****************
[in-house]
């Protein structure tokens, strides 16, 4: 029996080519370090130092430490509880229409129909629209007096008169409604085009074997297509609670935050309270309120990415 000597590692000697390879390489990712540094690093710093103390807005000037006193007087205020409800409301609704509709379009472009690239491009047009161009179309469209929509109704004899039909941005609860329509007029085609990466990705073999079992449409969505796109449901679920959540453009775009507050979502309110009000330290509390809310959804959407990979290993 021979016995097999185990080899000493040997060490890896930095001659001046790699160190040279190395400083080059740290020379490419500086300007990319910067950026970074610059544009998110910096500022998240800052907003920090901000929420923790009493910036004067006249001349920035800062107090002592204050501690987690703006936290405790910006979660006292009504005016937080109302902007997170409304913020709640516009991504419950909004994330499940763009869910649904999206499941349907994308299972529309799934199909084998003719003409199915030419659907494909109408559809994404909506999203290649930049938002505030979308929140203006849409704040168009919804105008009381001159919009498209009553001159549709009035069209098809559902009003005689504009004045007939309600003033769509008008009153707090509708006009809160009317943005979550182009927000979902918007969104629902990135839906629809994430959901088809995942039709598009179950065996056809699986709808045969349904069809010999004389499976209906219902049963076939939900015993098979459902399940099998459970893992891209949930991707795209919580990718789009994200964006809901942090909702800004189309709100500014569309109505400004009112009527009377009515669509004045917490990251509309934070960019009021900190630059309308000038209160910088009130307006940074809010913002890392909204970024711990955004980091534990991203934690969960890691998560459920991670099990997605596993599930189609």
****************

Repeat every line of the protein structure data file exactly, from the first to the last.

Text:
[in-house]
């Protein structure tokens, strides 16, 4: 029996080519370090130092430490509880229409129909629209007096008169409604085009074997297509609670935050309270309120990415 000597590692000697390879390489990712540094690093710093103390807005000037006193007087205020409800409301609704509709379009472009690239491009047009161009179309469209929509109704004899039909941005609860329509007029085609990466990705073999079992449409969505796109449901679920959540453009775009507050979502309110009000330290509390809310959804959407990979290993 021979016995097999185990080899000493040997060490890896930095001659001046790699160190040279190395400083080059740290020379490419500086300007990319910067950026970074610059544009998110910096500022998240800052907003920090901000929420923790009493910036004067006249001349920035800062107090002592204050501690987690703006936290405790910006979660006292009504005016937080109302902007997170409304913020709640516009991504419950909004994330499940763009869910649904999206499941349907994308299972529309799934199909084998003719003409199915030419659907494909109408559809994404909506999203290649930049938002505030979308929140203006849409704040168009919804105008009381001159919009498209009553001159549709009035069209098809559902009003005689504009004045007939309600003033769509008008009153707090509708006009809160009317943005979550182009927000979902918007969104629902990135839906629809994430959901088809995942039709598009179950065996056809699986709808045969349904069809010999004389499976209906219902049963076939939900015993098979459902399940099998459970893992891209949930991707795209919580990718789009994200964006809901942090909702800004189309709100500014569309109505400004009112009527009377009515669509004045917490990251509309934070960019009021900190630059309308000038209160910088009130307006940074809010913002890392909204970024711990955004980091534990991203934690969960890691998560459920991670099990997605596993599930189609």